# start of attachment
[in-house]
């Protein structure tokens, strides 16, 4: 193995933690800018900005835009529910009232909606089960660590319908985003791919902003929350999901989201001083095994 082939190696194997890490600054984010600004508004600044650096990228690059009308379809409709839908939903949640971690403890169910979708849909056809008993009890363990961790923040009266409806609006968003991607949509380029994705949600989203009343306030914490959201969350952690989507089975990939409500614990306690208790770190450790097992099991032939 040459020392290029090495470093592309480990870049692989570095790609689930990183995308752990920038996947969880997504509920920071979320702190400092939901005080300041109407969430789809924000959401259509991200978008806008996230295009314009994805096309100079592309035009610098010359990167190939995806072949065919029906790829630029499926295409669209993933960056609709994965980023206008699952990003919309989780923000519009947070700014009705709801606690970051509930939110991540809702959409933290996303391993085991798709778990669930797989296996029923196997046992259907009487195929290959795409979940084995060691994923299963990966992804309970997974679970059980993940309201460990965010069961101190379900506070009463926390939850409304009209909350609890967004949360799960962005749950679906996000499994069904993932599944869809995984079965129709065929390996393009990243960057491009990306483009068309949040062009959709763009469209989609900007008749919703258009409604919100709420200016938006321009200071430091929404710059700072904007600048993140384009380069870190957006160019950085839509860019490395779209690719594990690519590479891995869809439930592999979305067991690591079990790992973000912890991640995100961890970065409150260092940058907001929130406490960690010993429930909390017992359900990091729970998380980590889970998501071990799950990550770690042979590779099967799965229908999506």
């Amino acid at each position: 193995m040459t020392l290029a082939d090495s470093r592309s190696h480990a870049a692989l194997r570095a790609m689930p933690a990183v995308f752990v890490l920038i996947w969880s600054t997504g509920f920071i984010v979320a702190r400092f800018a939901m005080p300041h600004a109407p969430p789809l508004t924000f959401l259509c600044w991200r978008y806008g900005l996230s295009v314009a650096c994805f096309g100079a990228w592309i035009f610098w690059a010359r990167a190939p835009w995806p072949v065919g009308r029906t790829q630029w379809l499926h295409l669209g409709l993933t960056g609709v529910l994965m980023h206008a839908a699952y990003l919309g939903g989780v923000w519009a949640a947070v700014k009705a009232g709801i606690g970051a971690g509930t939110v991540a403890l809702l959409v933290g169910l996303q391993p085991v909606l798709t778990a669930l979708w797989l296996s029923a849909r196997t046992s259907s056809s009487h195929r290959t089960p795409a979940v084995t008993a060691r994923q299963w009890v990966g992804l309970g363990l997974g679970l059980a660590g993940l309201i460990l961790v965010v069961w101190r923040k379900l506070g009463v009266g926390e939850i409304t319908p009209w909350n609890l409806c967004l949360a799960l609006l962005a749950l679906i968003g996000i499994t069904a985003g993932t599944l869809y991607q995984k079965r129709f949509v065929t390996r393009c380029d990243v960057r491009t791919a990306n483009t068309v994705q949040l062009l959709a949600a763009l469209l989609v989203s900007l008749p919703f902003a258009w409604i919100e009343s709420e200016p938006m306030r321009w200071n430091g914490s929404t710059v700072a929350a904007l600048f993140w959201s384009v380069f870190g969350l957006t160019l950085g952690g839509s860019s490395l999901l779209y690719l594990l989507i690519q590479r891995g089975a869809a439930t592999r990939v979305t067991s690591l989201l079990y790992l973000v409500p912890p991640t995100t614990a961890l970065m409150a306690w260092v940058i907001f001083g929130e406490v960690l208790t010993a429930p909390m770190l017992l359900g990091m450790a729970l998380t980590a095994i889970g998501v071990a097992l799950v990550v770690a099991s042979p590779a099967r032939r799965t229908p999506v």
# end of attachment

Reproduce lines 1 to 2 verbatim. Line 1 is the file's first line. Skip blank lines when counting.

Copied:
[in-house]
């Protein structure tokens, strides 16, 4: 193995933690800018900005835009529910009232909606089960660590319908985003791919902003929350999901989201001083095994 082939190696194997890490600054984010600004508004600044650096990228690059009308379809409709839908939903949640971690403890169910979708849909056809008993009890363990961790923040009266409806609006968003991607949509380029994705949600989203009343306030914490959201969350952690989507089975990939409500614990306690208790770190450790097992099991032939 040459020392290029090495470093592309480990870049692989570095790609689930990183995308752990920038996947969880997504509920920071979320702190400092939901005080300041109407969430789809924000959401259509991200978008806008996230295009314009994805096309100079592309035009610098010359990167190939995806072949065919029906790829630029499926295409669209993933960056609709994965980023206008699952990003919309989780923000519009947070700014009705709801606690970051509930939110991540809702959409933290996303391993085991798709778990669930797989296996029923196997046992259907009487195929290959795409979940084995060691994923299963990966992804309970997974679970059980993940309201460990965010069961101190379900506070009463926390939850409304009209909350609890967004949360799960962005749950679906996000499994069904993932599944869809995984079965129709065929390996393009990243960057491009990306483009068309949040062009959709763009469209989609900007008749919703258009409604919100709420200016938006321009200071430091929404710059700072904007600048993140384009380069870190957006160019950085839509860019490395779209690719594990690519590479891995869809439930592999979305067991690591079990790992973000912890991640995100961890970065409150260092940058907001929130406490960690010993429930909390017992359900990091729970998380980590889970998501071990799950990550770690042979590779099967799965229908999506």